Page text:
7. Pink Daisy
  8. Why It’s Rare: Very popular, so they get snatched up fast
    Year(s) Produced: 1956 to 1962
    Featured On: Oval casseroles; divided dishes; open bakers; and space savers
    Current Price: $45 to $190
    Pink Daisy
    photo source: Corning Museum of Glass

    Pink Daisy, which is actually a white daisy pattern on pink background, is technically not that rare because it was produced for a few years on various dishes, but it’s such a popular vintage pattern that it has become rare in recent years. The Pink Daisy casserole dishes came with clear covers, that were marketed for multi-purpose use beyond a cover. The clear covers could be used as a trivet as they fit perfectly under the Pink Daisy casserole dishes and they were sturdy enough to be used as a separate serving dish.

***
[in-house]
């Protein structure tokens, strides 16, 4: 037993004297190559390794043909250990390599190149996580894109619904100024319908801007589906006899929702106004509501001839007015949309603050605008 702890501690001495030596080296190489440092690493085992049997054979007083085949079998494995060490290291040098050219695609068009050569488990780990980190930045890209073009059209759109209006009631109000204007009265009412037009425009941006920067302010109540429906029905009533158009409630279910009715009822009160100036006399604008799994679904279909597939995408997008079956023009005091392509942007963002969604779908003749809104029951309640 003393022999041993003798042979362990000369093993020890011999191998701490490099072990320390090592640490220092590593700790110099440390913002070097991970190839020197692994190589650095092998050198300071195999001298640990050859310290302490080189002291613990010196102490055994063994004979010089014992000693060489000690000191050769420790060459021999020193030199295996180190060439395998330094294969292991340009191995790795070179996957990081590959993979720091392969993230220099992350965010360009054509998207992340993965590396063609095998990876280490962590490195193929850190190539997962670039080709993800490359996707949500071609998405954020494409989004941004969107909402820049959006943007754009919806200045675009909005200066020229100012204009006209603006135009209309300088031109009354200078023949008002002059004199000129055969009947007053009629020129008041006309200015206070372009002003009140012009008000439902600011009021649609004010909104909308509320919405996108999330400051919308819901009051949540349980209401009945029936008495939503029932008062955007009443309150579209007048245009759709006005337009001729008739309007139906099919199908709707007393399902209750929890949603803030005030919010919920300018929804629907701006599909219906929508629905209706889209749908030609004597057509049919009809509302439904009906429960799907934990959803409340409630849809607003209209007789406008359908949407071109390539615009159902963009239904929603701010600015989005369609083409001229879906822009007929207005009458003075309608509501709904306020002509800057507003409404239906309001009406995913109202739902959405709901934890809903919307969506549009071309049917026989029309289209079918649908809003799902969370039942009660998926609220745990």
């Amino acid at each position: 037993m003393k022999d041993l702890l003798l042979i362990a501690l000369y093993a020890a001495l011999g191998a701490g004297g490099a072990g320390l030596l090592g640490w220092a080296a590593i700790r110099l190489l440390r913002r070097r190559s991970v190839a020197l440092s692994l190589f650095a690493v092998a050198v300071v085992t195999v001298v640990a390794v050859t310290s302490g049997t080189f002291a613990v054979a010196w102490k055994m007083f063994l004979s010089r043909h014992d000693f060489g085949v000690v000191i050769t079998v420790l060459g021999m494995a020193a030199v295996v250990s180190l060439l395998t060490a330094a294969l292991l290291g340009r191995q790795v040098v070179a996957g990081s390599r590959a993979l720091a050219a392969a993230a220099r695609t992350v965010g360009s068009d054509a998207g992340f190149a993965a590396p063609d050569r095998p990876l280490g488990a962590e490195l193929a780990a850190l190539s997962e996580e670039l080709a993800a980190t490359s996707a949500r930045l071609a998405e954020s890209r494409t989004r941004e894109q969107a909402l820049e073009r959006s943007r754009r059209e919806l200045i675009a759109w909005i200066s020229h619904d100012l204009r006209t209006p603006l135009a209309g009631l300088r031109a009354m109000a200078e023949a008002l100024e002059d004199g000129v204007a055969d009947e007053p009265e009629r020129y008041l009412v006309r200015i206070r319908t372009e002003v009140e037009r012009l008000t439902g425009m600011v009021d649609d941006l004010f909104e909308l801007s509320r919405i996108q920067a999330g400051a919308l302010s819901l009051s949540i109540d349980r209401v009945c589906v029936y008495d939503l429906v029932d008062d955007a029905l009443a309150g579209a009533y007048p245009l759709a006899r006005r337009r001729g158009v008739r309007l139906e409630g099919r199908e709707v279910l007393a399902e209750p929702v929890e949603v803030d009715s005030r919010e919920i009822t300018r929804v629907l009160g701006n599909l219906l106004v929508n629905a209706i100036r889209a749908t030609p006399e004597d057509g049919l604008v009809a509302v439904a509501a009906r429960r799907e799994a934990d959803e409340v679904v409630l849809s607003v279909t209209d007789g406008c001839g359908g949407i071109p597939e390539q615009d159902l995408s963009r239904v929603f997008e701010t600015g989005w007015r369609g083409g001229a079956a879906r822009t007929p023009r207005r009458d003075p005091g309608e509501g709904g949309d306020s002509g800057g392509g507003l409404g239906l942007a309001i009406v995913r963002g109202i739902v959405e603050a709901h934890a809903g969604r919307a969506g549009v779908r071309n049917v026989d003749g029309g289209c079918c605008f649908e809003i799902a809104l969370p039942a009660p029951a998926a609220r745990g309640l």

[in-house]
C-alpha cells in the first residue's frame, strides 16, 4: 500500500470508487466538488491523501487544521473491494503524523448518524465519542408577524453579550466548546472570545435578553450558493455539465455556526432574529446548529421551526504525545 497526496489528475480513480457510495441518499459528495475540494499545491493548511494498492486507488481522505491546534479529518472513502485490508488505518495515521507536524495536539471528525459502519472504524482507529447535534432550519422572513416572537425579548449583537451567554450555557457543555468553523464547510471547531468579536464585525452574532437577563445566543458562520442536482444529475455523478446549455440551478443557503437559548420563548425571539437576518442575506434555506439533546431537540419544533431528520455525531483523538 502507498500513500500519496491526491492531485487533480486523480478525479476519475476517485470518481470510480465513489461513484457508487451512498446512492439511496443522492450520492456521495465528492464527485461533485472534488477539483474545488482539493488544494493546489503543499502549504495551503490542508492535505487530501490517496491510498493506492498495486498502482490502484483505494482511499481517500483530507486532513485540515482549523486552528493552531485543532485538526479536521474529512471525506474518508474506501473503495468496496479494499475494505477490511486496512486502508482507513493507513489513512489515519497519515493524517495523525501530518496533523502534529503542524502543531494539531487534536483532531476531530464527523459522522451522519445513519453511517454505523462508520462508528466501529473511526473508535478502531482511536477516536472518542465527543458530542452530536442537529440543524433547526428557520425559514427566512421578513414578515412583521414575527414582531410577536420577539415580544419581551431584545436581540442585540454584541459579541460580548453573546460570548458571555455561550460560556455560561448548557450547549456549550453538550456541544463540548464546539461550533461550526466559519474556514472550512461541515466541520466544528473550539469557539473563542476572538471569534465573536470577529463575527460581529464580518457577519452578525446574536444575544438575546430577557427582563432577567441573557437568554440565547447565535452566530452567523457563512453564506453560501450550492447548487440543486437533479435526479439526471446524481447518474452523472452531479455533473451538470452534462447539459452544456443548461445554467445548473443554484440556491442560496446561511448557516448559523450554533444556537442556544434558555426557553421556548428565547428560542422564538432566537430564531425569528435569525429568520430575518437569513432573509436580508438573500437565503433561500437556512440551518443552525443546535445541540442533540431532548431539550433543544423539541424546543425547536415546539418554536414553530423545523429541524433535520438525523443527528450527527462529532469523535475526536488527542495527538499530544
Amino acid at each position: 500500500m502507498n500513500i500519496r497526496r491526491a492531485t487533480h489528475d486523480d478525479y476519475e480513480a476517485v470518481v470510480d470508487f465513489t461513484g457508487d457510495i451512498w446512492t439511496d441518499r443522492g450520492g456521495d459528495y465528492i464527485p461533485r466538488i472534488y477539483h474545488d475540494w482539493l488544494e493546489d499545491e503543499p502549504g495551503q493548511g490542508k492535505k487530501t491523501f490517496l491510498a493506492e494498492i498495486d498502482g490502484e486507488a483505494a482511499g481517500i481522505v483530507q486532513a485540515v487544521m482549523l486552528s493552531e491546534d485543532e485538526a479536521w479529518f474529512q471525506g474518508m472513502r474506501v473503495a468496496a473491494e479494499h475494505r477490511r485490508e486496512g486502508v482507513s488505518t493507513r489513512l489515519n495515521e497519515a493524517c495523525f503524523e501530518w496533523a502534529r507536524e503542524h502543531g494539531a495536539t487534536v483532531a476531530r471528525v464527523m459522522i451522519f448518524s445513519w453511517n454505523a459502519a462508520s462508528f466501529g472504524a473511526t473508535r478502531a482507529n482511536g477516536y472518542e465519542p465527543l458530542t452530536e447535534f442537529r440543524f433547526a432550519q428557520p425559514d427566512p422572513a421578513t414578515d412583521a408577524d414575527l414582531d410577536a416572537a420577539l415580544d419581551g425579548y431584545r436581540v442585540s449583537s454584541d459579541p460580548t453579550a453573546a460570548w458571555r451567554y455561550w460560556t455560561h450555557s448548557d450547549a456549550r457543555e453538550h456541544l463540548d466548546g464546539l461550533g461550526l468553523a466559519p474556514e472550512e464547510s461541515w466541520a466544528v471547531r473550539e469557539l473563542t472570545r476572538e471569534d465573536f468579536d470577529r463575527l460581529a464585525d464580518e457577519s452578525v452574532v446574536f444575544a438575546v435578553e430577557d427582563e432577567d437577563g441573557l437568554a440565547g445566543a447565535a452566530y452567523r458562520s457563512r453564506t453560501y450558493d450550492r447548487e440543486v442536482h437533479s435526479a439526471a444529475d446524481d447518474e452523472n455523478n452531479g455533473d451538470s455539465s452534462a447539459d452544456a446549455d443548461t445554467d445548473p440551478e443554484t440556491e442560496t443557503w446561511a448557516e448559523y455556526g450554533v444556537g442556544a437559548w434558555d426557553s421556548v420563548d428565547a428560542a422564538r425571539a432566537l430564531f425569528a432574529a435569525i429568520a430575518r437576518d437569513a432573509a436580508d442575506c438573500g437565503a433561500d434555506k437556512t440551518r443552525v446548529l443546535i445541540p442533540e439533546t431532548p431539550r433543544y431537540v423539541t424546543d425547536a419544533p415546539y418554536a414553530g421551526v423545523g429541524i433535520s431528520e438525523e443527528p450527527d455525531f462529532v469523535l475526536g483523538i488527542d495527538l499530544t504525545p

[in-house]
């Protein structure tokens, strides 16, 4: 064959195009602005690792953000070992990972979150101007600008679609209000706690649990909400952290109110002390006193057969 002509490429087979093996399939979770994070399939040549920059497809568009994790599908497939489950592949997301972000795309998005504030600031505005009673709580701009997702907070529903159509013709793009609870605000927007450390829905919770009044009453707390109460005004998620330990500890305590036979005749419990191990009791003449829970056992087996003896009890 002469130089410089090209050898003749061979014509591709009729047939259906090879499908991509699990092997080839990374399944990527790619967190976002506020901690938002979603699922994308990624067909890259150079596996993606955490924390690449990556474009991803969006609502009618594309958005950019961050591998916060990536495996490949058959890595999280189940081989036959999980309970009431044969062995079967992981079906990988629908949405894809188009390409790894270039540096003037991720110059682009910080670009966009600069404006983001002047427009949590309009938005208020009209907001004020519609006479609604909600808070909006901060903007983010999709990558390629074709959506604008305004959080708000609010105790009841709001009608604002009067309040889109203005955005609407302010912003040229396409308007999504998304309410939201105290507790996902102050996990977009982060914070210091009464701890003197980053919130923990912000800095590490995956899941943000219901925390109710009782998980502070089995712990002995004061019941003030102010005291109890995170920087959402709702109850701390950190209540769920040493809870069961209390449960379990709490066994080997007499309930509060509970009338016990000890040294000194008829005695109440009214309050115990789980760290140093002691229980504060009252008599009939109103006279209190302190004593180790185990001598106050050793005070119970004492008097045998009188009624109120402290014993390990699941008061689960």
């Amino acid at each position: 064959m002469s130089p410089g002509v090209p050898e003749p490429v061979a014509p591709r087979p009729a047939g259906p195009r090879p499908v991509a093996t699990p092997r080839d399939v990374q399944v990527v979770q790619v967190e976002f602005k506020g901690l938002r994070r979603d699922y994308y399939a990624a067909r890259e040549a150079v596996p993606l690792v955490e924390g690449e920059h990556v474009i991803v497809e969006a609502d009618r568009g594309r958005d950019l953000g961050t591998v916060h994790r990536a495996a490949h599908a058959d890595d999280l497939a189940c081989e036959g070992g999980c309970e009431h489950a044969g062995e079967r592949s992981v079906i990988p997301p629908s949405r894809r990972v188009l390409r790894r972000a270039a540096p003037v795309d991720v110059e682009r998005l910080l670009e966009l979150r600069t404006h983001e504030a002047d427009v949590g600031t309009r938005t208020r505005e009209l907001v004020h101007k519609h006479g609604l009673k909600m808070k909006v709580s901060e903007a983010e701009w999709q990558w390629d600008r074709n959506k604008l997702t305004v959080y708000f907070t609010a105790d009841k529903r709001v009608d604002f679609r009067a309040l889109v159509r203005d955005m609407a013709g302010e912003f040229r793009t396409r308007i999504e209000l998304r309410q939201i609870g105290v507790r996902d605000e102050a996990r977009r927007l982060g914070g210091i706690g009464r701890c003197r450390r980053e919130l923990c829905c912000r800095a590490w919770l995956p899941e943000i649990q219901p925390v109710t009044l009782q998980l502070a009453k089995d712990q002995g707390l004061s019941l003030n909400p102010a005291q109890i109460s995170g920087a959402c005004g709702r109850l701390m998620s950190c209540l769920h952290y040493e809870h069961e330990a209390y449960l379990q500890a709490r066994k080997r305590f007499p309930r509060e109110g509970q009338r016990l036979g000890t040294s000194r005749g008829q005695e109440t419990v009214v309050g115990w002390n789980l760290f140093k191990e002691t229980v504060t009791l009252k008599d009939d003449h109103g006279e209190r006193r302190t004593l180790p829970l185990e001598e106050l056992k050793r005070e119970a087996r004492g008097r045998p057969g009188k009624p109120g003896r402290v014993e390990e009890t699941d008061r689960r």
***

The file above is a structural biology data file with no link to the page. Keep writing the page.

Did You Know?

    Although Pyrex had released solid colored dishes with patterns for years, Pink Daisy (along with Snowflake) were the first patterned opalware to be released using a new screen-printing process.


  9. Orange Butterprint
  10. Why It’s Rare: Promotional item
    Year(s) Produced: 1957 to 1968
    Featured On: Cinderella nesting bowls
    Current Price: $175 to $300 on various resale sites
    Orange Butterprint
    photo source: Corning Museum of Glass